Category Archives: Hospitals & Health Systems

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Direct Patient Billing Can Create Provider Liability in Florida

To bill or not to bill, that is the question. Or, more appropriately, who to bill and when to bill, that is the question. Providers who bill patients under the circumstances described below may face liability. What is a provider to do?

A patient was injured in the course of her employment in December 2013 and applied for workers’ compensation … Continue Reading

Addressing Acute Mental Health Concerns: Parkland’s Legacy – Florida’s Red Flag Law

We are all too aware of the horrors of the Parkland shooting. In response to that awful day, the Florida Legislature enacted Florida Statute Section 790.401 in 2018, “the Marjory Stoneman Douglas High School Safety Act.”  Part of this new law is the “red flag” provision which allows courts to proactively remove firearms from individuals who pose a significant danger … Continue Reading

Healthcare Providers Must Remember HIPAA Before Responding to Online Reviews

The latest HIPAA resolution agreement by the U.S. Department of Health and Human Services Office for Civil Rights (OCR) is a reminder that healthcare providers must take the high road when responding to unflattering online reviews by patients. While it is tempting to respond to a bad and perhaps untrue online review, healthcare providers need to take care to not … Continue Reading

Possible Relief for Hospitals in the Protection of PSO Information?

Last Thursday, September 5, 2019, Judge James Moody, Jr. of the United States District Court for the Middle District of Florida issued a positive ruling for hospitals dealing with patient safety organization (PSO) data. The opinion can be reviewed here. Note, while this decision is not binding on state courts, it is persuasive authority. It may be used to … Continue Reading

Florida Patient Brokering Act Amended – Does it Clarify or Create New Issues?

The Florida Legislature recently passed HB 369 (the Bill), which would tweak an important provision of the Florida Patient Brokering Act, Section 817.505 of the Florida Statutes (Patient Brokering Act).  It seeks to clarify the exception to the Patient Brokering Act which incorporated by reference the criminal provisions of the federal Anti-Kickback Statute (42 U.S.C. S1320a-7b(b)) pertaining to illegal remuneration) … Continue Reading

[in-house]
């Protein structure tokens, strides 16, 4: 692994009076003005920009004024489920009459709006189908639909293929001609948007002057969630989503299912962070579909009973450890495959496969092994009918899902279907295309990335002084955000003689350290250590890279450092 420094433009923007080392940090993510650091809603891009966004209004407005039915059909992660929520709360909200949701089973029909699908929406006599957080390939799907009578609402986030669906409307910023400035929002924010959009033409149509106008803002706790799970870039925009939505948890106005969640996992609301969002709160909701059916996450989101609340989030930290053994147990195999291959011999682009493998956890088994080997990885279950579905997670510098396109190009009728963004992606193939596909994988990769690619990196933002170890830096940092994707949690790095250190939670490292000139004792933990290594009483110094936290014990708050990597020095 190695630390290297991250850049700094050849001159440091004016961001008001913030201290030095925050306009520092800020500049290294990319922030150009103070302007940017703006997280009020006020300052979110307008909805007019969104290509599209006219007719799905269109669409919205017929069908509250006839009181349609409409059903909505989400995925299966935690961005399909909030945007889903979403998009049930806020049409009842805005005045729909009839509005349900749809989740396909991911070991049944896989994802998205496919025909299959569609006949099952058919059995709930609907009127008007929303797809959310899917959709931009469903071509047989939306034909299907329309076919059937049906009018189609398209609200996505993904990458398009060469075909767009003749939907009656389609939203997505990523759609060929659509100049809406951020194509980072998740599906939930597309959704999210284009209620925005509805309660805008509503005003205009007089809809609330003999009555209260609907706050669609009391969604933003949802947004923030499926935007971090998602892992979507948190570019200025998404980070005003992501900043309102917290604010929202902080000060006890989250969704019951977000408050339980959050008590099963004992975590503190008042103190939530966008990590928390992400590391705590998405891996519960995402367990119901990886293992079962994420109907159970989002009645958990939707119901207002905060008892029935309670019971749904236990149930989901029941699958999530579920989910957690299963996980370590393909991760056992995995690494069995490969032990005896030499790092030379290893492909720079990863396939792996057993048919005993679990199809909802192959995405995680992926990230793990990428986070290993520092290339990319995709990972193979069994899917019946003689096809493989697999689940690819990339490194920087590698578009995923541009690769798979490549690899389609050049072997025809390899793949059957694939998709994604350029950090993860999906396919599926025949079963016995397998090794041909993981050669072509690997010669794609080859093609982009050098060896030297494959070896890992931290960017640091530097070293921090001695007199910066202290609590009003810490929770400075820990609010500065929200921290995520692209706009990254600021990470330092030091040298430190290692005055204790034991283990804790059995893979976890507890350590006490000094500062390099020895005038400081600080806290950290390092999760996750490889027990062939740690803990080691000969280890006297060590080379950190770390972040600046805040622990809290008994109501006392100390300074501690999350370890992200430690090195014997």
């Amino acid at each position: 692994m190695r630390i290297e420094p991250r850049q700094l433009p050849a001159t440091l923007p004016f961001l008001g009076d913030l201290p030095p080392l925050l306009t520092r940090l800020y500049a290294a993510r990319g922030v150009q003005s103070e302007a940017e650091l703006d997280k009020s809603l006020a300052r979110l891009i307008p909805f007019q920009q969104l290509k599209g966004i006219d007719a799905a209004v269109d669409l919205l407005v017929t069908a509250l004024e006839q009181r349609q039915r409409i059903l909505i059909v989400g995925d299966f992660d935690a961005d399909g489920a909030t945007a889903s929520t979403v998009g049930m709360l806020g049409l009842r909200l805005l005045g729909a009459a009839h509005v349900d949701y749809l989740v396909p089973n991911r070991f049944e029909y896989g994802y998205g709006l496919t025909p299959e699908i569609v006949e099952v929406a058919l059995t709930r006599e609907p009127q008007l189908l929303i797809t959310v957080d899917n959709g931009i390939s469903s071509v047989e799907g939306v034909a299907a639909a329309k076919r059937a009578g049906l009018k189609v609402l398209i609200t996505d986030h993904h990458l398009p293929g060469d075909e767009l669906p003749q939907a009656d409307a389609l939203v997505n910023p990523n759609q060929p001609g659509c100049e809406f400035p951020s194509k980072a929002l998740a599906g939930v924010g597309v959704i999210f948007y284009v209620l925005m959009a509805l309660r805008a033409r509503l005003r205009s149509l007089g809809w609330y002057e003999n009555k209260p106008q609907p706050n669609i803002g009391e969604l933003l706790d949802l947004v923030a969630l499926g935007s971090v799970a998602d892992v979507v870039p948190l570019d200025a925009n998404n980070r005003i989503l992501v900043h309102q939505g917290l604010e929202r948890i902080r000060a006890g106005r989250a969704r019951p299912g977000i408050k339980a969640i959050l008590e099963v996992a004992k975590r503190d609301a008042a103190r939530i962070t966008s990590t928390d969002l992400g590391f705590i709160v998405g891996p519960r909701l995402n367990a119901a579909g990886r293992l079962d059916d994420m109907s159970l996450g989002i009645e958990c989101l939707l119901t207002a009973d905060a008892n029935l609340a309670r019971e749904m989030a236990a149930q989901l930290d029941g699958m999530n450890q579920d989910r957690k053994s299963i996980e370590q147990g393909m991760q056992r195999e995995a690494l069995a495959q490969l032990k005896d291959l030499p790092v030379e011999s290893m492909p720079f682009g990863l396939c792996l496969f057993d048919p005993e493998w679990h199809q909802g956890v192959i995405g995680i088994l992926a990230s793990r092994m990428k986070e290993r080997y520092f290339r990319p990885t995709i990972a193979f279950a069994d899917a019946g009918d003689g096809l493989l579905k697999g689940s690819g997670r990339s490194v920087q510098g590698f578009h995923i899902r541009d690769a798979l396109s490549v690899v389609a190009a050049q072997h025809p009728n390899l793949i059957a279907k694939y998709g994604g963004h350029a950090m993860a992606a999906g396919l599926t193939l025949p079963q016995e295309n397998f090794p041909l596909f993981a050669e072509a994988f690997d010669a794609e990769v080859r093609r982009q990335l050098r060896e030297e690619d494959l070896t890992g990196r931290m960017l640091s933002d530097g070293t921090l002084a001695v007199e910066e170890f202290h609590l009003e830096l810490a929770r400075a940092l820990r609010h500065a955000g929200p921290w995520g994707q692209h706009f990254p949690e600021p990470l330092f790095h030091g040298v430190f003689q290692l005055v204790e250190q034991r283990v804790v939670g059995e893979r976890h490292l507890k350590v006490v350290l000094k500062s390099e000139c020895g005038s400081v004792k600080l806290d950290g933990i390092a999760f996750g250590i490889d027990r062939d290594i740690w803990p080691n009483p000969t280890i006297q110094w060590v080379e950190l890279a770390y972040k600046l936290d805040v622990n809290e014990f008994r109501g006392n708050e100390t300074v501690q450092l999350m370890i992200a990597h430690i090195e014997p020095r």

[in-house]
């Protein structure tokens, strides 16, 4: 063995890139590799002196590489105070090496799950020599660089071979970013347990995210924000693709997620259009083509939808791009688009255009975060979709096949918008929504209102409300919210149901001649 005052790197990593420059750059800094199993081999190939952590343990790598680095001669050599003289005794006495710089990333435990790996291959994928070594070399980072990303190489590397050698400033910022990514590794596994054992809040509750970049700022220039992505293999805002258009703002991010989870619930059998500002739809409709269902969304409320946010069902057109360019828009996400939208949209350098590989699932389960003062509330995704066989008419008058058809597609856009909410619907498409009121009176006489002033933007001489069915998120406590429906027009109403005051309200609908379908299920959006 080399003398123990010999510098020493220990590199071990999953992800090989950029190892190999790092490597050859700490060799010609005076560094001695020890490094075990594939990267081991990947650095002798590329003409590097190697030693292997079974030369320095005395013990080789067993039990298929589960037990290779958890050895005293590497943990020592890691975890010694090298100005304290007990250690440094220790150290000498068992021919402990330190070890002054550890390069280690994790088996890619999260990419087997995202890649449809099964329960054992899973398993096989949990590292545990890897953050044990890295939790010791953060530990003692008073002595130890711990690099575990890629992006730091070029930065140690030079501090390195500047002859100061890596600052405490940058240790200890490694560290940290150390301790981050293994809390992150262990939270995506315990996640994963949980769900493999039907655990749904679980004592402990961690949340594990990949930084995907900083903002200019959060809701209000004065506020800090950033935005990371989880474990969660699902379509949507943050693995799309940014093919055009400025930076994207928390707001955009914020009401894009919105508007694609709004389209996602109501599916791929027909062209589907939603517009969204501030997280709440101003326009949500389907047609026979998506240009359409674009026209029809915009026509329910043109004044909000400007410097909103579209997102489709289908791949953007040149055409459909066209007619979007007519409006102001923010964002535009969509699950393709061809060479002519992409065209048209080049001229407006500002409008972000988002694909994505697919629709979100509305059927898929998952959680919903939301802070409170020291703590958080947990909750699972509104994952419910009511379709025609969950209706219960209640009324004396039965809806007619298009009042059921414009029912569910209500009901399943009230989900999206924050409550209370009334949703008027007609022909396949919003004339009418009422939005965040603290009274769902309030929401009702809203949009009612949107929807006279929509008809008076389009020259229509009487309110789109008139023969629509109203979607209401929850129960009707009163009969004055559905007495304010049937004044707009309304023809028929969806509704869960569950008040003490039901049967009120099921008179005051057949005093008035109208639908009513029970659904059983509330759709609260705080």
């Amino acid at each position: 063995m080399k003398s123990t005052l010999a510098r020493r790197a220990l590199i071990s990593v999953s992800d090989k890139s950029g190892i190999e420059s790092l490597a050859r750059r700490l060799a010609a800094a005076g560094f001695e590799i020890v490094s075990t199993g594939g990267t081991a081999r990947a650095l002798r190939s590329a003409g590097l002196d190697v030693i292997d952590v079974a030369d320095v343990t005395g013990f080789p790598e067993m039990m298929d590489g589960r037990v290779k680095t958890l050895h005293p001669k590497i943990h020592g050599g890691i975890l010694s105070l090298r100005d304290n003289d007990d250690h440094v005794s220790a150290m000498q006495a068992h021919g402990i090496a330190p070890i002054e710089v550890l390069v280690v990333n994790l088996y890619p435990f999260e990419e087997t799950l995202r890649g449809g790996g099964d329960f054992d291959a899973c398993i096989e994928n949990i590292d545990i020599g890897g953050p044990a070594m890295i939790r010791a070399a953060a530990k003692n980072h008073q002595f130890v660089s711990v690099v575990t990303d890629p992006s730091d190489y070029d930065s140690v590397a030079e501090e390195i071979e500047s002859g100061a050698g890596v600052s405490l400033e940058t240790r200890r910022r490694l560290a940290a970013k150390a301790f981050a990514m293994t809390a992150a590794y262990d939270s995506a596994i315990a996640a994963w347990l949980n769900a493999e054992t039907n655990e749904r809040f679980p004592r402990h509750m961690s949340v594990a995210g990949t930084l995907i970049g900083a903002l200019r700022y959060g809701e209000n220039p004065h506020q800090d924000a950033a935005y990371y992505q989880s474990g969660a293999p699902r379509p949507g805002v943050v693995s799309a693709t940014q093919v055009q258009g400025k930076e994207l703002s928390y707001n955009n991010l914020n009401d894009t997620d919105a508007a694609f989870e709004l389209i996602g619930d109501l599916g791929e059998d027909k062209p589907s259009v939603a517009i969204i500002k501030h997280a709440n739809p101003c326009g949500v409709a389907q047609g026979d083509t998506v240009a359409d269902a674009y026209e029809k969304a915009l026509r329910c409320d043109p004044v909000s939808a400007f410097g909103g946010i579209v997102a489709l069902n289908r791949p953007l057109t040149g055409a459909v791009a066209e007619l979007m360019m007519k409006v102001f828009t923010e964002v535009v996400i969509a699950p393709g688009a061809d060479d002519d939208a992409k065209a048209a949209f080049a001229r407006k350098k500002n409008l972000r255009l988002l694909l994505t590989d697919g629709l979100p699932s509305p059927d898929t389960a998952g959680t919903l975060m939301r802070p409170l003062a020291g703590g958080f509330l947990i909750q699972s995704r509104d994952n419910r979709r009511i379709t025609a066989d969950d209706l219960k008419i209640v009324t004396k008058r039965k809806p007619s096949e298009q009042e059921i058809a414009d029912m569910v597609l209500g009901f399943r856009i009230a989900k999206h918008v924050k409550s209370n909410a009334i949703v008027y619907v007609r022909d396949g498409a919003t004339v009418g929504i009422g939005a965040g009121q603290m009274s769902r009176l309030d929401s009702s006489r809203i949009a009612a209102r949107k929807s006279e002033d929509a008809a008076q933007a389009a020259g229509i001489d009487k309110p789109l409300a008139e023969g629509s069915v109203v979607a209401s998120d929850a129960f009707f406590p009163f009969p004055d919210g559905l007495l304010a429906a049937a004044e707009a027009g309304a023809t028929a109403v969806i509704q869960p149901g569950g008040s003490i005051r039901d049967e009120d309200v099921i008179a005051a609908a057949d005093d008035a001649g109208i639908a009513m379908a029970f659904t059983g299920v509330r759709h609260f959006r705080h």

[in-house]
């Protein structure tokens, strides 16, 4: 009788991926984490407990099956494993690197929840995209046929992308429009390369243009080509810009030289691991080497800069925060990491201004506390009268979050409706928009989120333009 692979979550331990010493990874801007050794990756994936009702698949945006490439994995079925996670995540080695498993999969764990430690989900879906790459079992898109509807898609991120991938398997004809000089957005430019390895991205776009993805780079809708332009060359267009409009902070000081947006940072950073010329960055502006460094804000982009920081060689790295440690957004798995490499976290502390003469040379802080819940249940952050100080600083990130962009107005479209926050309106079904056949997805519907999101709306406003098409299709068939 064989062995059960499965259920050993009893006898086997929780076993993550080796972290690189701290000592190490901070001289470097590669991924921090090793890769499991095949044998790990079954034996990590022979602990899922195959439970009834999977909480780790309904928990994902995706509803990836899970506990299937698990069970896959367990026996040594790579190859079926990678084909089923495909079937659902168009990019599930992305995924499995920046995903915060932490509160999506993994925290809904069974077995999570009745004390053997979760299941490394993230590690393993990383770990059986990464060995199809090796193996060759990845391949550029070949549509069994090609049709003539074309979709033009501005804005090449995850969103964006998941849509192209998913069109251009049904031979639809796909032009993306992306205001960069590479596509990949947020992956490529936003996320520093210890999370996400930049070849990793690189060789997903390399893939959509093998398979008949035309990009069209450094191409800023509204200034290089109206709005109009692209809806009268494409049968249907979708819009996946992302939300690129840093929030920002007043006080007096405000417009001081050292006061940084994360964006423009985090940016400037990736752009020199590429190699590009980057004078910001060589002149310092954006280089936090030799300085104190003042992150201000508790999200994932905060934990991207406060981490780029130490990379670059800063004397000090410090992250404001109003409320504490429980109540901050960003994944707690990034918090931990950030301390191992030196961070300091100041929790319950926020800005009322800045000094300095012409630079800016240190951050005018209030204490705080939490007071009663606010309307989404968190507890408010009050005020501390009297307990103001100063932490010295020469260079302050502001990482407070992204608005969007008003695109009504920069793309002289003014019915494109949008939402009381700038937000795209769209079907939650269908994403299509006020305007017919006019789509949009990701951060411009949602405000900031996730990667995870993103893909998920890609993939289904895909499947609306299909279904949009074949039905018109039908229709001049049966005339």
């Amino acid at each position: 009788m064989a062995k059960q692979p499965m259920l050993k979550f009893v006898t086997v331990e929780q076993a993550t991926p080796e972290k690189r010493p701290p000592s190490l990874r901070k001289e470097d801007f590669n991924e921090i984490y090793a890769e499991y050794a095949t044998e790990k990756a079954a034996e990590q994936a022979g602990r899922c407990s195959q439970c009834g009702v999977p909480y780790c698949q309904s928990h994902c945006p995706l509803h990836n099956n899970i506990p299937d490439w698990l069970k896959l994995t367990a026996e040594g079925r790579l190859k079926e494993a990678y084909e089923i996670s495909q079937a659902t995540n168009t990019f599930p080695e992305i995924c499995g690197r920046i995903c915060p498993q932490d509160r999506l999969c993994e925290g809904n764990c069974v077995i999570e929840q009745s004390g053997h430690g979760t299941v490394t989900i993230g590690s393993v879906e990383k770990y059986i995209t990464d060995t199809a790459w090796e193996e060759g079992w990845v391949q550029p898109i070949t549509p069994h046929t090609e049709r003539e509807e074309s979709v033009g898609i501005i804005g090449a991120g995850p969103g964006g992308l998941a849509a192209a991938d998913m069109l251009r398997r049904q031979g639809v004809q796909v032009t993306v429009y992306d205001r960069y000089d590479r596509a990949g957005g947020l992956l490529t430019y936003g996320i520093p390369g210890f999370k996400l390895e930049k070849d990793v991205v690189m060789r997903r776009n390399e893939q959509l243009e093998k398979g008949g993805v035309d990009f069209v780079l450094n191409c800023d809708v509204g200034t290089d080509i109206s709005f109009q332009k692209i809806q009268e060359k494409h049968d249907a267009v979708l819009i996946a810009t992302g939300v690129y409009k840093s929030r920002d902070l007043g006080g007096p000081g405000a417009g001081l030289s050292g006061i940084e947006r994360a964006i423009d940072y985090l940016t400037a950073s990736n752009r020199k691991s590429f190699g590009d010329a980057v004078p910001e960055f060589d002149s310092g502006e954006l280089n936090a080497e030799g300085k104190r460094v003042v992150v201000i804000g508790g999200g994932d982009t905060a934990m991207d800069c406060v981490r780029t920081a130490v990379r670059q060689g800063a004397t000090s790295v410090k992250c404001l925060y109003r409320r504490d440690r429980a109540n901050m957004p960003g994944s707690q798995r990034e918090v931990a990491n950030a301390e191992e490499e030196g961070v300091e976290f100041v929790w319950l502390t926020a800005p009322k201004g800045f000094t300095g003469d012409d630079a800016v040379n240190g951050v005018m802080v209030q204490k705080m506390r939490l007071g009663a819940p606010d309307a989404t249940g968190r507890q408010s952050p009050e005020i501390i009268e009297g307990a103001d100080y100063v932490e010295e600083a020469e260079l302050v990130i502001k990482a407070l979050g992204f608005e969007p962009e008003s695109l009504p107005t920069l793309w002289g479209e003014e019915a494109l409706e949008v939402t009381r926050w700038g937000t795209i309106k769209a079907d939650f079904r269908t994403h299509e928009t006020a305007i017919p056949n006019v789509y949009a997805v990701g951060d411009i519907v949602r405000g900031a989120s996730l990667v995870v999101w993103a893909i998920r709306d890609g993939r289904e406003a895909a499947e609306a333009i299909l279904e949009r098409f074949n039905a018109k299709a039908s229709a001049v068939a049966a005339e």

A Wake Up Call for Hospital Boards

The Georgia Legislature recently passed House Bill 321 (the Act) adding a new code section (O.C.G.A. §31-7-22), which imposes significant financial and business transparency requirements on certain hospitals in Georgia, including non-profit hospitals. Beginning October 1, 2019, non-profit hospitals operating in Georgia will be required to post links in a prominent location on their homepages. These links must direct the … Continue Reading

FTC Prevails in Physician Merger Case Before the 8th Circuit

The 8th Circuit Court of Appeals recently handed the Federal Trade Commission another appellate victory in its efforts to curtail anticompetitive mergers in the healthcare industry, affirming the FTC’s earlier District Court victory in Federal Trade Commission v. Sanford Health. The decision follows a number of other recent FTC appellate victories in healthcare merger cases – in the … Continue Reading

Florida Legislature Repeals its “Certificate of Need” Law

In a somewhat surprising move, on April 29, 2019 the Florida Legislature passed legislation (HB 21) that repeals the state’s “Certificate of Need” (CON) laws with respect to general hospitals and tertiary services. Such laws, which are in place in many states, typically prohibit a healthcare provider from expanding its services and from entering new markets absent its … Continue Reading

Antitrust Exemption Allows Health System to Avoid All Claims for Damages in Antitrust Class Action

Atrium Health (formerly known as Carolinas Healthcare System) scored a big victory in its defense of an antitrust class action on March 4, when the Court ruled that the plaintiffs in Benitez v. The Charlotte-Mecklenburg Hospital Authority, d/b/a Carolinas Health System, could not seek damages in the action. In granting the defendant’s motion for judgment on the pleadings on … Continue Reading

Multiple States Considering Possible Modification to Their “Certificate of Need” Laws

In December, the U.S. Department of Health and Human Services issued a report – “Reforming America’s Healthcare System Through Choice and Competition” – expressly calling upon the states to repeal their “Certificate of Need” (CON) laws. In the report, HHS indicated that the existence of such laws – which typically prevent healthcare providers from expanding their services/entering new … Continue Reading

California Attorney General Brings Action Against Sutter Health Contending its Contracting Practices Violate the Antitrust Laws

The California Attorney General recently filed a precedent-setting antitrust action against Sutter Health, the largest health system in Northern California (People of the State of California v. Sutter Health, Case No. CGC-18-565398, San Francisco Superior Court), contending that Sutter Health’s contracting practices violate the antitrust laws. The action, filed in the San Francisco Superior Court, seeks to “restore competition … Continue Reading

GDPR: What You Need to Know Now

It is safe to say that there has been much fear and confusion over the European Union (EU) General Data Protection Rule, or GDPR. With an effective date of May 25, 2018, and little guidance as to how the GDPR applies to organizations that do not have a physical presence in the EU or do not target their goods and … Continue Reading